After snapping their seven-year playoff drought last season, the Bears might be in position to halt another skid this spring.

No, they won't be awarded any compensatory picks when the NFL officially hands them out — likely late next week — marking a decade since the Bears last received one. But because Ryan Pace has done some of his best work on Day 2 and 3 of the draft, and with this expected to be a quiet kind of offseason for Bears fans, if not Pace and his personnel staff, it says here there's no time like the present for another organizational shift.

We wrote last week about the Super Bowl LIII participants being the only two NFL clubs expected to receive multiple compensatory picks this year. That's amazing, but not shocking considering both are among the top five organizations in overall compensatory picks since 1994, and the Patriots qualify as the model NFL franchise, alongside other beacons of consistency in Baltimore and Green Bay.

And now that the Bears finally have an impressive nucleus of largely homegrown talent, their free-agency approach should shift from the lavish to long view. That could allow Pace to have what's basically akin to extra lottery tickets come draft weekend, when he's cashed more than most other clubs despite not having an extra compensatory ammunition.

Which brings us to this offseason, when the Bears have 14 potential compensatory free agents. But only three — Bryce Callahan, Adrian Amos and Aaron Lynch — might command contracts valued higher than seventh-rounders, as Overthecap.com's comp pick expert Nick Korte explained to PFW.

As a quick reminder, the NFL hands out 32 total compensatory picks annually via a complex formula built around awarding the teams that lose more compensatory free agents than they signed the previous season. CFAs (compensatory free agents) are determined by a formula based on salary, playing time and postseason honors, but not every player lost or signed is a CFA. For instance, the Patriots and Rams built their comp pick war chests by acquiring players via trade and those cut by their previous employers. Another loophole would be signing restricted free agents who weren't tendered (more on this in a minute).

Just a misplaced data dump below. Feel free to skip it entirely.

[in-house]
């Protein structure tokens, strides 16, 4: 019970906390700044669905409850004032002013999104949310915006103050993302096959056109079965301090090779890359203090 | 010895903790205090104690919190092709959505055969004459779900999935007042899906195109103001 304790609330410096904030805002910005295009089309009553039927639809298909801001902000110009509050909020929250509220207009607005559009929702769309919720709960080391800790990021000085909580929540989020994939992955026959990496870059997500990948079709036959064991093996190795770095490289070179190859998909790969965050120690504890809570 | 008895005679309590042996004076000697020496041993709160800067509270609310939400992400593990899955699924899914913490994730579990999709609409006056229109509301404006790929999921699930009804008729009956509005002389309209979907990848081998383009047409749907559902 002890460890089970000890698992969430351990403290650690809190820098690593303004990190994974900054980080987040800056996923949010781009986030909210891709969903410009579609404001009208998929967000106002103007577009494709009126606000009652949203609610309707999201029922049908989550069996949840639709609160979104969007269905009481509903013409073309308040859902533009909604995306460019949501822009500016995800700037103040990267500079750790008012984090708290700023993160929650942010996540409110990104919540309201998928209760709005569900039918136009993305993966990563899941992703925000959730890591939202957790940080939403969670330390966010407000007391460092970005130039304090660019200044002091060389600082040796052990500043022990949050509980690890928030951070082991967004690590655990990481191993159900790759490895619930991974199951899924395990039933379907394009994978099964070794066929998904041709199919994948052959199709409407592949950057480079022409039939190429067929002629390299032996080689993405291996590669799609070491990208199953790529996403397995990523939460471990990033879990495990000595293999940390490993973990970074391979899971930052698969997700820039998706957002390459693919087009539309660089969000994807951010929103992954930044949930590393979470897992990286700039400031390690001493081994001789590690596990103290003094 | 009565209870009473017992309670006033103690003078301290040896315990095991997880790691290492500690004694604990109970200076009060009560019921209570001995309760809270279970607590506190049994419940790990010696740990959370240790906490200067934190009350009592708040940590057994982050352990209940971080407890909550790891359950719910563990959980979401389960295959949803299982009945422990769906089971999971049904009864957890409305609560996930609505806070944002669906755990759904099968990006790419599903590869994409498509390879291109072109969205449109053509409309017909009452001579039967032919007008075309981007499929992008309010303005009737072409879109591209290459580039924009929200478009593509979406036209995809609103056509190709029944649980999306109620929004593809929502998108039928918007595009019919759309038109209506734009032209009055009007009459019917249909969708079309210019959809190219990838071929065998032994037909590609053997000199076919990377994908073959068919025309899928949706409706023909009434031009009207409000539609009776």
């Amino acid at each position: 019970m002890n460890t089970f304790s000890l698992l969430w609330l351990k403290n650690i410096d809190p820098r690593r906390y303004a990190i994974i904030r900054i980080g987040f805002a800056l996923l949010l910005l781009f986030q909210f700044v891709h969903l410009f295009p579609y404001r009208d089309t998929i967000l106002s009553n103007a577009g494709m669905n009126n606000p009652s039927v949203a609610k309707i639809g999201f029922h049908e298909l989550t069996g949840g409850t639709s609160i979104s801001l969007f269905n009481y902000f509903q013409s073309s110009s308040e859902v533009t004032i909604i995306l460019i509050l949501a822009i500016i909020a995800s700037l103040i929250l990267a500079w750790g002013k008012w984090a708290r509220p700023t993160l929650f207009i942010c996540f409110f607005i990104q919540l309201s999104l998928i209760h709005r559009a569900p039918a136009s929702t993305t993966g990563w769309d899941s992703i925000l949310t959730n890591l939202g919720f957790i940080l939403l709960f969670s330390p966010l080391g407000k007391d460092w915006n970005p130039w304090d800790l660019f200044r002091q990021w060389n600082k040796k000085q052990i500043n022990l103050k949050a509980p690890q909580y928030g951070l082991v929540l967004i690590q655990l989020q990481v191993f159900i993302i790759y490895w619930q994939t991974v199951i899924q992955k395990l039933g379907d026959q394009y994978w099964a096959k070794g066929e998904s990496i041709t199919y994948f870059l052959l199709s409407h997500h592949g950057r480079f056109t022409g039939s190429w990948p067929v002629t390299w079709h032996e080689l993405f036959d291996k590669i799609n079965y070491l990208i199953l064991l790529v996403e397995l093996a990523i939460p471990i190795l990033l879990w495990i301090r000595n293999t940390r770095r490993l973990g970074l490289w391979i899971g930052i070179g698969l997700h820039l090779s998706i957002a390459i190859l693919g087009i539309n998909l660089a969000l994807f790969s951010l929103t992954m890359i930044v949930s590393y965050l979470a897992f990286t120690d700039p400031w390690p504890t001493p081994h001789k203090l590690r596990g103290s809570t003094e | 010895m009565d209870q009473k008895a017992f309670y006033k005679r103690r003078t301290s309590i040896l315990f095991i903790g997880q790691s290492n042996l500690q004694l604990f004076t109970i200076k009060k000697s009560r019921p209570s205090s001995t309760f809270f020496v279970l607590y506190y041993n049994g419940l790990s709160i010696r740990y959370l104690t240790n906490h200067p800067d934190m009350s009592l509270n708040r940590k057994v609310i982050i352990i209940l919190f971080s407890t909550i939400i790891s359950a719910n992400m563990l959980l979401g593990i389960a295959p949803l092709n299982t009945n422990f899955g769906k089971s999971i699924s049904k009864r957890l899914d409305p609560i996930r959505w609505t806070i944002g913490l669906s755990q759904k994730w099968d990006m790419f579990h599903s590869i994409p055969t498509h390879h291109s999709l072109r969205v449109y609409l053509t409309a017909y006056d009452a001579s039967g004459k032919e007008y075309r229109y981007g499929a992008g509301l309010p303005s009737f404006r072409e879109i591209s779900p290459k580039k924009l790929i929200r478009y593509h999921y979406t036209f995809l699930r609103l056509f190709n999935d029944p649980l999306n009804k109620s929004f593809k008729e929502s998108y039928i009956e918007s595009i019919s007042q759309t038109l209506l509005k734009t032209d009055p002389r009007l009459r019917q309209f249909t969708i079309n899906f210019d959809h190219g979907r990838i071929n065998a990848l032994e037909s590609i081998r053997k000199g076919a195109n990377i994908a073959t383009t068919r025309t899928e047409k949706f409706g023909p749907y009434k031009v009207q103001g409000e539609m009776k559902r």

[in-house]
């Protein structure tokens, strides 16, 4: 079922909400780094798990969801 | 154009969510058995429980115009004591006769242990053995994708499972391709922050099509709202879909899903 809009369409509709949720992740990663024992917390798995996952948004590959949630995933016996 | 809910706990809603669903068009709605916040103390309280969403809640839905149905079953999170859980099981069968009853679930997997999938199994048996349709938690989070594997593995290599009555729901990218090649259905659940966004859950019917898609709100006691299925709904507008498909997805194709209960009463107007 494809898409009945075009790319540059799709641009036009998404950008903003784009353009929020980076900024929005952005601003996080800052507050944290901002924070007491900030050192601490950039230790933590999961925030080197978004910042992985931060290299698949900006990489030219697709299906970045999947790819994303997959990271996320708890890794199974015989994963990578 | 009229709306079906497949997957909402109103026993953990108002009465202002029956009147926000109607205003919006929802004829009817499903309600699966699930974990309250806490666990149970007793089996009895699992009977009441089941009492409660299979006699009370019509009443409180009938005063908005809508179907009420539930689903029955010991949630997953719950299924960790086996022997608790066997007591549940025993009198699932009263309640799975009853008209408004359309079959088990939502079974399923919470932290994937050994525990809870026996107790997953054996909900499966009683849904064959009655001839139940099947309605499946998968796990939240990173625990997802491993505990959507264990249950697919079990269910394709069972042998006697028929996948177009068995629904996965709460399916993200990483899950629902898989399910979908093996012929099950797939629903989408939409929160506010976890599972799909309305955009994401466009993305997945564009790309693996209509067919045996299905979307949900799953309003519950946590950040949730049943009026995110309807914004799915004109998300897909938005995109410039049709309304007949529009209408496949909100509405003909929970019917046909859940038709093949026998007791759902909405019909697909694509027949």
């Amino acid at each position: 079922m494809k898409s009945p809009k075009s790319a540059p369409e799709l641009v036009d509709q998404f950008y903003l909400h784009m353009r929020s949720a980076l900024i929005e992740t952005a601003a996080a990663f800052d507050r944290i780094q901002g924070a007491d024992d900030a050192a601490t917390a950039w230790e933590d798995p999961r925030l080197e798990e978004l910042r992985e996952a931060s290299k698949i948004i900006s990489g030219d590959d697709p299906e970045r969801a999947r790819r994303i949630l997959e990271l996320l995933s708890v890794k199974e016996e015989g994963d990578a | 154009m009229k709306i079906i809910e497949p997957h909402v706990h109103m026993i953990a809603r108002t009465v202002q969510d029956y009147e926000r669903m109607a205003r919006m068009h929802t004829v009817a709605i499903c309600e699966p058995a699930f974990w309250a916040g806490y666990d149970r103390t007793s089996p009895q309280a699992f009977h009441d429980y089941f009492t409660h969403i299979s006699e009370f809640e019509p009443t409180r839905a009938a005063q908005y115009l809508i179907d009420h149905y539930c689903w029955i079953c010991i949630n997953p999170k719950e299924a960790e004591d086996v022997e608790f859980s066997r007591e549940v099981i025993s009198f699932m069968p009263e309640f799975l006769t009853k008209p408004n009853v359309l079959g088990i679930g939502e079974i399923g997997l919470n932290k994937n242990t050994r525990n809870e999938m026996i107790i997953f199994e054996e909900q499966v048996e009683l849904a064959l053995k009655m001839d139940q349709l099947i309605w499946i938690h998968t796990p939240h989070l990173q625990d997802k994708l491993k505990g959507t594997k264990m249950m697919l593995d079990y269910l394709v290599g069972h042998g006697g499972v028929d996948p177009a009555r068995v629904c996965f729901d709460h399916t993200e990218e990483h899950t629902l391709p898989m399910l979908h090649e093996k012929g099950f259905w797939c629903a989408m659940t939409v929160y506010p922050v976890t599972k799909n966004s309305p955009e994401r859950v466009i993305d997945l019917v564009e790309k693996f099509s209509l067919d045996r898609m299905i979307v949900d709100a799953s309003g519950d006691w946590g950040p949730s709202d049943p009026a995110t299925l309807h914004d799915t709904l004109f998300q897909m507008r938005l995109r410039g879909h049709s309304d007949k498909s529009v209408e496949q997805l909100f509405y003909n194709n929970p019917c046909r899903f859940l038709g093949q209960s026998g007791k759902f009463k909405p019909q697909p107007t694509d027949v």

It's long been expected that the Bears would re-sign Callahan or Amos this offseason but not both because of their tight cap situation. However, what if they let both depart, along with Lynch, and didn't sign any outside free agents who ding the compensatory formula? That obviously would create short-term questions, a risk since the Bears have worked this hard and long to position themselves as contenders.

But letting all three walk would also allow the Bears to get back in the compensatory mix next spring, when they currently are set to have no first-rounders but two No. 2s.

How can they rationalize losing next season the steadying presence of Amos and game-changing ability of Callahan? Assuming they don't draft Amos' replacement, the drop-off to Deon Bush might not be that stark. Especially when we consider that new DC Chuck Pagano's area of expertise is in the secondary, and whoever lines up at strong safety will be opposite one of the game's best in Eddie Jackson.

If the Bears are seeking a veteran upgrade from Amos, the rival Detroit Lions just cut 33-year-old former Pro Bowler Glover Quin. He has lost a step but isn't Antrel Rolle and wouldn't affect the compensatory-pick formula.

Similarly, the Bears have one of the NFL's best outside CB pairings in Kyle Fuller and Prince Amukamara, and though Callahan has tremendous ability, his health can be a liability. It pains me to say it because he might be my favorite Bear to watch, but Callahan isn't irreplaceable. And a sturdier if slightly less dynamic alternative might have just presented itself.

The Atlanta Falcons, for reasons unbeknownst to many, won't tender versatile nickel back Brian Poole, as first reported Friday by Pro Football Talk. Despite being one year younger, with one fewer season of service, Poole has almost identical numbers as Callahan. The Bears could target Poole in free agency, reinforce their CB depth in the draft and potentially improve their nickel situation.

As for Lynch, he's a valuable rotational rusher, but the Bears like what they have in Isaiah Irving and Kylie Fitts and won't overpay to keep him. They might even cut Sam Acho and re-sign him at a more affordable price, another move that would help fortify a position without weakening their 2020 compensatory outlook.

Frankly, we don't know how highly Pace values compensatory picks. He's said since Day 1 that he believes in drafting and developing but has been among the NFL's more active general managers in free agency, out of necessity or not.

But this is an organizational shift that we believe would best serve the Bears as they attempt to show that their move to contenders has staying power.